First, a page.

Friday, October 22, 2010

Yelling "GOOD JOB"

I tell you the following in hopes that you will not judge me.  Rather, I'd love to hear your tips and secrets on how you manage.  I have to be honest about why I'm writing this post.  We have a lot going on in our household right now.  This, I'm able to coordinate and schedule, but one of the downsides is that I get snappy with my kids.    I came across a couple of other posts on blogs I follow that have related topics.

The first is how to stop yelling by Amy Wilson.  It chronicles a week that she tried to not yell at her kids.  At the end she identifies when/why she yells.  It made me think of when/why I yell.  I am often multitasking and tired.  Not giving my kids my whole attention puts us in the precarious position of yelling at any moment.  My kids are also very busy with their schedules.  This makes them tired and they tend to zone out and be unresponsive which makes me raise my voice to get their attention.  Why, when the phone rings do all of my children need my help and attention?  Why do they feel the need to show off when any visitor (adult or child) graces our doorstep?  Are they putting me in the position to yell, or is it me?

I realize from this blog post Unpacking praise by Chris White that my kids have been conditioned to not listen to me.  With the combination of raised voices to get their attention and praise for what they do, my kids don't hear me.  This makes me raise my voice more or even throw a "parent tantrum".  Neither of which is very helpful in modeling behavior of how I want my kids to behave.

#1 just asked me why I am on the computer or talking on the phone so much.  I guess I find it an escape. We've been smashed into funky living conditions for the last 4 months.  Normally a small house, we have even less space due to a much needed remodel.  I have nowhere to escape to, and probably use the computer as such.  It doesn't make it right.  Last year, I committed to myself that I would not go on the computer from when the kids got home from school to when they went to bed.  This was the right decision, but I fell off that train at some point.   I probably wasn't even on the train long enough to assess its benefits.  While I'm at it, I should go on an iPhone diet too.

I've already made #1 cry twice this week.  Yikes.  Even when I am not yelling, he hears me as yelling.  Saying, "I am not yelling" doesn't help.  It is probably in how I say whatever it is I'm saying.  Also, having 4 kids adds challenges.  To be heard, most of us talk over the others to get our point across.  The kids all want, need and deserve attention.  I'd love for it to be good attention that I give them.  They rely on each other a bit, but compete more than they support each other.

I've tried counting without emotion.  1-2-3.  Now I count backward from 5 to 1.  But, when I get to 1, what happens?  I yell consequences which are threats.  Oops, there's that emotion again.  I am pretty good with following through, but who's happy then?  No one.  Our communication should be more than consequences.  It should really be about connecting with each other and teaching through example.  I see how my kids treat each other and wonder if that is how they see me treat them?  I hope not.  Shouldn't emotion be involved?  Isn't that where compassion and empathy come from?  There are good emotions aren't there?

I am hoping it is not too late to recover from my mis-steps.  Now, if someone can just tell my hormones to stay out of the equation, we'd all be better off.

Thursday, October 21, 2010

my Volunteer state

For those of you interested in following my blogs, you can click the follow button.  It's off to the right down a bit.  That way you'll know when I have a new riveting post.  I personally don't "follow" blogs, but use Google Reader.  I'm treated to a snippet when updates happen.  Either way, it's easier than checking back and being disappointed that I've gotten lazy and haven't posted for a while.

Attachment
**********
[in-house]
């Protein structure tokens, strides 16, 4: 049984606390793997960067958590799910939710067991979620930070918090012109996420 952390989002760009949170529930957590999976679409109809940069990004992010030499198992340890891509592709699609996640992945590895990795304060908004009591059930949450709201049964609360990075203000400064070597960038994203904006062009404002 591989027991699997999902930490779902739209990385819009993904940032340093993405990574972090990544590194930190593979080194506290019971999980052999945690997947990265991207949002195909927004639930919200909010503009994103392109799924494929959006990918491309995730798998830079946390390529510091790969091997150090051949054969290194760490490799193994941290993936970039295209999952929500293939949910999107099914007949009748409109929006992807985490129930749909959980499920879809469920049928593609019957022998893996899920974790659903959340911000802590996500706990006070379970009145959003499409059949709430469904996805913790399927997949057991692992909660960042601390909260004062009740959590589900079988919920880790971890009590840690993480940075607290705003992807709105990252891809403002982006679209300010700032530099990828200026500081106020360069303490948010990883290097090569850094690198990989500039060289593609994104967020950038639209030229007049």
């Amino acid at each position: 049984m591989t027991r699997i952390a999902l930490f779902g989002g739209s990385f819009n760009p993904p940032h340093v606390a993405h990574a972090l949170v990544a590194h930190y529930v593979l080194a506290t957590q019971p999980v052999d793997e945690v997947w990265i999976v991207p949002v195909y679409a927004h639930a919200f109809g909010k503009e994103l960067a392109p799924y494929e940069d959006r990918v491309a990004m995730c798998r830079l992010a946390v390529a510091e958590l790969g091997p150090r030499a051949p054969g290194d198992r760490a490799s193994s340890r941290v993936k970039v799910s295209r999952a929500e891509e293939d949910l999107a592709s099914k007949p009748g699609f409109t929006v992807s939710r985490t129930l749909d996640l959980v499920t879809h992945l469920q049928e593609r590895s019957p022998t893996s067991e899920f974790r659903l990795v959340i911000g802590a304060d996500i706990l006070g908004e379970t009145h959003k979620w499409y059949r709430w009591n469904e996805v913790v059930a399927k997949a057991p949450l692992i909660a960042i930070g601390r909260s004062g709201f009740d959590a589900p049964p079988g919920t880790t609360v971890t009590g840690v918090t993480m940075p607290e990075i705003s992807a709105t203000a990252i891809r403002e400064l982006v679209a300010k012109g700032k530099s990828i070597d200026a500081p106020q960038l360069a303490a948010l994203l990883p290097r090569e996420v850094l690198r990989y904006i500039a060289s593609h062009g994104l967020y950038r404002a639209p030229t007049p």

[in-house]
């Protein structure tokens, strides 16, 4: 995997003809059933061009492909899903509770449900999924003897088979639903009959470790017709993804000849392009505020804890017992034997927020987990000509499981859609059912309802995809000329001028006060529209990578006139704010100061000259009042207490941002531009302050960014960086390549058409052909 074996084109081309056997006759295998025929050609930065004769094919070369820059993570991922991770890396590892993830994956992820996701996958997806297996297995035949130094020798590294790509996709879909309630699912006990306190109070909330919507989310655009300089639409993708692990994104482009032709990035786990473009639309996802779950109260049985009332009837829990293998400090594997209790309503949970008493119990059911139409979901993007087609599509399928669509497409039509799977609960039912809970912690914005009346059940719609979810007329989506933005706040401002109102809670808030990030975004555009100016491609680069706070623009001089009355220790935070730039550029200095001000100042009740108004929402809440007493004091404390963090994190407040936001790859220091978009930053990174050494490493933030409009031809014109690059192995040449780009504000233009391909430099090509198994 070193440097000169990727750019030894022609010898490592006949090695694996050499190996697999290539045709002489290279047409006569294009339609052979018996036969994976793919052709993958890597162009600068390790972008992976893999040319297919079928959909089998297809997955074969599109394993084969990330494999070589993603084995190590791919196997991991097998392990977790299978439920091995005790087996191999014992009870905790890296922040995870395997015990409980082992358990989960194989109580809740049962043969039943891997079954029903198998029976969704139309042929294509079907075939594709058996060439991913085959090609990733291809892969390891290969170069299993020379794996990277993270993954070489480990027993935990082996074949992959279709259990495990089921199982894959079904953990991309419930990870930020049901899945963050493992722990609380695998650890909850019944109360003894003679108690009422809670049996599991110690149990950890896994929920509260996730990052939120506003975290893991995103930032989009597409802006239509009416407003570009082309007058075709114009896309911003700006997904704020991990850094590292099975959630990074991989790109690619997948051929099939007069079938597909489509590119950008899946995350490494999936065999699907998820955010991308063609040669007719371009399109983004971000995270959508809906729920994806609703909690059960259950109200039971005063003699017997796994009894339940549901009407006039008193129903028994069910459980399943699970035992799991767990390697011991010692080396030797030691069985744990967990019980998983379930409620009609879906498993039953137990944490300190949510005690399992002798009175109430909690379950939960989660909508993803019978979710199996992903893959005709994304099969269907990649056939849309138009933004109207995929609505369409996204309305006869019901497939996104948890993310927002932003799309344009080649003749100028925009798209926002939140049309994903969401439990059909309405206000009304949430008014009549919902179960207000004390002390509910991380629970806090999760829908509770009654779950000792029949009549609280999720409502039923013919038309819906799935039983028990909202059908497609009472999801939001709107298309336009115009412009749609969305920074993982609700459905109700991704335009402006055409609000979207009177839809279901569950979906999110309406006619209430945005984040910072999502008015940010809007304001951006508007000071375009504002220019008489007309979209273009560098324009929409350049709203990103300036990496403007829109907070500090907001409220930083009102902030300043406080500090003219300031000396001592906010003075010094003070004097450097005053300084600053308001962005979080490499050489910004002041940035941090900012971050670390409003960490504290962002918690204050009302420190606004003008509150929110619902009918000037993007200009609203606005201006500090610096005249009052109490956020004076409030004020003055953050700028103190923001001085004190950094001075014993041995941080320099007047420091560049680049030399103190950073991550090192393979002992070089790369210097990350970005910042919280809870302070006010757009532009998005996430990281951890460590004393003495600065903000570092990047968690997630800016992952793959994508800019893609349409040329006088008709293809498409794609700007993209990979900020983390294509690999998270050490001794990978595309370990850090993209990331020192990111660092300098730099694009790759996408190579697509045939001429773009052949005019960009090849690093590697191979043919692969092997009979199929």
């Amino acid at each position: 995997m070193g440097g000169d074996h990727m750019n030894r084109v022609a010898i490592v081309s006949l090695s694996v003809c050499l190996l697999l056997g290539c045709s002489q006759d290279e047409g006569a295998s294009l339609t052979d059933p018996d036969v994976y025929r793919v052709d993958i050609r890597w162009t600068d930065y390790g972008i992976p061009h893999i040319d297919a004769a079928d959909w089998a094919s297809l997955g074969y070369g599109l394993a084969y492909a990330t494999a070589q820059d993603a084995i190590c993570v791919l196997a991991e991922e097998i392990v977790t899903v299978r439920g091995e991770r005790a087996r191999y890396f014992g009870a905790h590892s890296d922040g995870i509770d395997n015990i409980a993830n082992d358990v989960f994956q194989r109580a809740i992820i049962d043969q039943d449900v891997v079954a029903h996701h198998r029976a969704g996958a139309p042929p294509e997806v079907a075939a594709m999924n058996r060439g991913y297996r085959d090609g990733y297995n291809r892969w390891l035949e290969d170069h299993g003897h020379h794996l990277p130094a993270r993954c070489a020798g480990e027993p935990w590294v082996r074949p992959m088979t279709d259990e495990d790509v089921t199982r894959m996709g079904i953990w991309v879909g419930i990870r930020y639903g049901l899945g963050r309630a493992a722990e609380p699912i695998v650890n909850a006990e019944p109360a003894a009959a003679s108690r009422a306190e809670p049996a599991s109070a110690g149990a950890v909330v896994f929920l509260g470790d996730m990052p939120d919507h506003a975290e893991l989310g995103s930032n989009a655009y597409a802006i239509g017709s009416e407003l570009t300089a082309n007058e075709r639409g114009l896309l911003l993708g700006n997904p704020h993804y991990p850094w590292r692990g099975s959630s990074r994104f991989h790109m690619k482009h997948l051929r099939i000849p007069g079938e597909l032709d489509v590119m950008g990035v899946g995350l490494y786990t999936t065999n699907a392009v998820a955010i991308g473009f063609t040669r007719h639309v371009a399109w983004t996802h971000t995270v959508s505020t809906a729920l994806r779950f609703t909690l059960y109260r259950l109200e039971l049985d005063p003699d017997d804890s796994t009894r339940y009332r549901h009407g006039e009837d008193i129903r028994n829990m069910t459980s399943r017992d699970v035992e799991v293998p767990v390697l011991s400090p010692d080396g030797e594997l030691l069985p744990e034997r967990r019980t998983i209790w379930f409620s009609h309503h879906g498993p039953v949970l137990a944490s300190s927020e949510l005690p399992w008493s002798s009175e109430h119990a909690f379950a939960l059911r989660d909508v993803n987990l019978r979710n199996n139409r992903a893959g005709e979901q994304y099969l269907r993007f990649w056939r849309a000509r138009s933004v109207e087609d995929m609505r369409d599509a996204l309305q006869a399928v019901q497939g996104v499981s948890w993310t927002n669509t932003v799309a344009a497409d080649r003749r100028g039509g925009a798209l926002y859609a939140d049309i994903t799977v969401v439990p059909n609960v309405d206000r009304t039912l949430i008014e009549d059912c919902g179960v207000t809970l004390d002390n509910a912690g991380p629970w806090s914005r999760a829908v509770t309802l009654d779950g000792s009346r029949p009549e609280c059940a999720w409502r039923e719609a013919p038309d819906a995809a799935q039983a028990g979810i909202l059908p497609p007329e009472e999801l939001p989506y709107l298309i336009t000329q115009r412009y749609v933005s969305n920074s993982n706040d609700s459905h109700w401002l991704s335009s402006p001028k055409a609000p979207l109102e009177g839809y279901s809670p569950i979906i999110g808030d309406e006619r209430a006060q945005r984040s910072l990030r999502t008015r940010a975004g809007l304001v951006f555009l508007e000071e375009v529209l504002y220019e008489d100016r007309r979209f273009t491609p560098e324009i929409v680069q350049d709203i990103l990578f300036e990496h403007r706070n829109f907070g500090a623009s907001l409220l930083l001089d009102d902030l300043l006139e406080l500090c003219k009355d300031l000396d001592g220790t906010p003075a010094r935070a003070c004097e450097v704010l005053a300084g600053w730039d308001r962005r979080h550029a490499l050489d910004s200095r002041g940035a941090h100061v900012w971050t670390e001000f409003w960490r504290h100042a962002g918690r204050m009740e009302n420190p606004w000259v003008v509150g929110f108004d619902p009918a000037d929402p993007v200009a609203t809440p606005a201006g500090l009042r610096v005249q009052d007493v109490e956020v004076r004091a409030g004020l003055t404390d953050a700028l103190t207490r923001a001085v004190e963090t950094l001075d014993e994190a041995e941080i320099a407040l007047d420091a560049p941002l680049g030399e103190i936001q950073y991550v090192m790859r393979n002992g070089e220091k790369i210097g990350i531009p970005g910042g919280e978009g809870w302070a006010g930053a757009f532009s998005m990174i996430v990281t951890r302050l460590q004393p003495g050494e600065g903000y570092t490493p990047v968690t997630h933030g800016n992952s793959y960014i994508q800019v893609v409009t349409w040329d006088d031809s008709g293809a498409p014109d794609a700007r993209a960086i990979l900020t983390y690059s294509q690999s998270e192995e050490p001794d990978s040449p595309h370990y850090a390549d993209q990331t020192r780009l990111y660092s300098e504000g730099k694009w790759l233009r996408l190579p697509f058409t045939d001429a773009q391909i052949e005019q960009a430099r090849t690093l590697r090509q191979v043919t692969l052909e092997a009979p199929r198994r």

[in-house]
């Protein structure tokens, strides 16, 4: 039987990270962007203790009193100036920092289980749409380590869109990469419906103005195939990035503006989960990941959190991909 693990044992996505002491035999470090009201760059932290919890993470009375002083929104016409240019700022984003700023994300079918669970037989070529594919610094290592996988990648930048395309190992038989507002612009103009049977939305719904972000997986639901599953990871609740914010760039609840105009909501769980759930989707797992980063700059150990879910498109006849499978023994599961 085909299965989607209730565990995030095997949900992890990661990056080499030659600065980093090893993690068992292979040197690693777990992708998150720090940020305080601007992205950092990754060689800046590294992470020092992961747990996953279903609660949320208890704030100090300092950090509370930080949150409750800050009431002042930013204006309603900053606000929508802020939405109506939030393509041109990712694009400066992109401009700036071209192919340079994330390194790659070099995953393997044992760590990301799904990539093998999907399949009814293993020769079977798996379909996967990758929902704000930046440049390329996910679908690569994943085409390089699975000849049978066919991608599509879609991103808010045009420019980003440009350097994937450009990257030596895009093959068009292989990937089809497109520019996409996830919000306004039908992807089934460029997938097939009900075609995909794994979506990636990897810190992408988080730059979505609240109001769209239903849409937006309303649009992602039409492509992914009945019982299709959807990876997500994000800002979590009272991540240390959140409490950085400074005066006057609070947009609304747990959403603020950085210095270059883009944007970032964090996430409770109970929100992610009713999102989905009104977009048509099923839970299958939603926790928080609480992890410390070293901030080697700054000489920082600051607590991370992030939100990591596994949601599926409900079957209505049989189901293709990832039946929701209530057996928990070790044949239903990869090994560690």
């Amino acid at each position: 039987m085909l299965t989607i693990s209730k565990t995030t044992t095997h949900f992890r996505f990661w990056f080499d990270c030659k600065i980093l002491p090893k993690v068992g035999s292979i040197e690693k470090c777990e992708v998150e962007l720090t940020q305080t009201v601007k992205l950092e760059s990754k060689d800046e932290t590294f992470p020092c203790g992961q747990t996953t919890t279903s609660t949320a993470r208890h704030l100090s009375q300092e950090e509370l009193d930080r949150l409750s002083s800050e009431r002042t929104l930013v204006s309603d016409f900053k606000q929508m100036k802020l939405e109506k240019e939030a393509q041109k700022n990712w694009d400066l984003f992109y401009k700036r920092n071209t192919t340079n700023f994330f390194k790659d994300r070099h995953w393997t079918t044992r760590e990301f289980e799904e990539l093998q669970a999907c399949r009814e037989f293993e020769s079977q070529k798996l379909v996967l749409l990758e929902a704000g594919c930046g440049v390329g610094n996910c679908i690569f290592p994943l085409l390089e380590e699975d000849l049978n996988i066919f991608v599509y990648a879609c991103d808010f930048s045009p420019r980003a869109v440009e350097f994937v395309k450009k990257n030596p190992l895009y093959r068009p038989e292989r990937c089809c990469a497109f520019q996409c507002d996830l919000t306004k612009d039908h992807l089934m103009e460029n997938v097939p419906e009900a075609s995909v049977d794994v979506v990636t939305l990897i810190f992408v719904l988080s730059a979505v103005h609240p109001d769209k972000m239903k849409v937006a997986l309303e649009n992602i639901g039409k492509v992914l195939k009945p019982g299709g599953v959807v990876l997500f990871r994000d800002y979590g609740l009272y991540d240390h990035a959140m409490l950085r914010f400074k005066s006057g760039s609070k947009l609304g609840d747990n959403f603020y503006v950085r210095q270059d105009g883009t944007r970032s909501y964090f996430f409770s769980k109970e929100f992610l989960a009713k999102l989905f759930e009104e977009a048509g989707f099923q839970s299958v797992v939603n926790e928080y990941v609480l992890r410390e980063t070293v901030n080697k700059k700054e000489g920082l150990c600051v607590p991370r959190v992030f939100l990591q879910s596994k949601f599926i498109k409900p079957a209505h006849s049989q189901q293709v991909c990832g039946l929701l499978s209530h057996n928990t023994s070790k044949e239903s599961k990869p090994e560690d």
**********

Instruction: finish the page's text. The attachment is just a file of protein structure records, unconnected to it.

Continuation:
Let me start this by saying that I have 11 hours a week with no children around me.  This is my time to do things for me.  Am I getting mani-pedis?  Shopping?  Lunching?  Most often, not.  I choose to volunteer in my kids' classes.  I say choose because it is a choice.  There are so many options at our school, like most I'm sure, to help.  There's the PTA (book fairs, harvest fests, hot lunch, and so on), art foundation, contributing money, helping in the class, garden, coordinating safe riding/walking to school, room parenting, picnics and so on.  There really is something for everyone.

My most favorite thing is to help in the class.  When #1 was in kindergarten, I helped in the library.  This was a great place to see the kids and their personalities.  It was also a nice place to start.  One reason was because they all carry around a card (placeholder) with their name on it.  Boy it was hard getting to know 20 new kids.  I also helped in the class at "centers" or "jobs".  This was diverse and also enabled me to see how the teacher operated.  It gave me cues on how to communicate with them and the kids and also a preview of the work they were focusing on.  Yes, I helped him with his homework, but now I knew the purpose of the work.

The next year I got to help in centers again.  It was an amazing experience as well.  It gave me such insight into the kids in the class and their dynamics.  It also helped me forge a relationship with the teacher.  I feel lucky because we have had this teacher 3 times.  This is 2 times I didn't have to start new relationships.  That is a big deal when there is the potential for having to learn 3 new teachers a year.  One other opportunity was driving on field trips.  Wow.  I can't even remember how many times I've been to the Lawrence Hall of Science.  It's made me get a membership there because of their amazing kid programs.  Slide Ranch was phenomenal and I then sent my kids to summer camp there for the next 2 years.  So, I've gotten to know my kids' teachers, know their peers and seek out enrichment programming for summers.  I've also gotten to see what level of skills the standards are held to and where we need to work more at home.  All this for 1-2 hours a week of my time.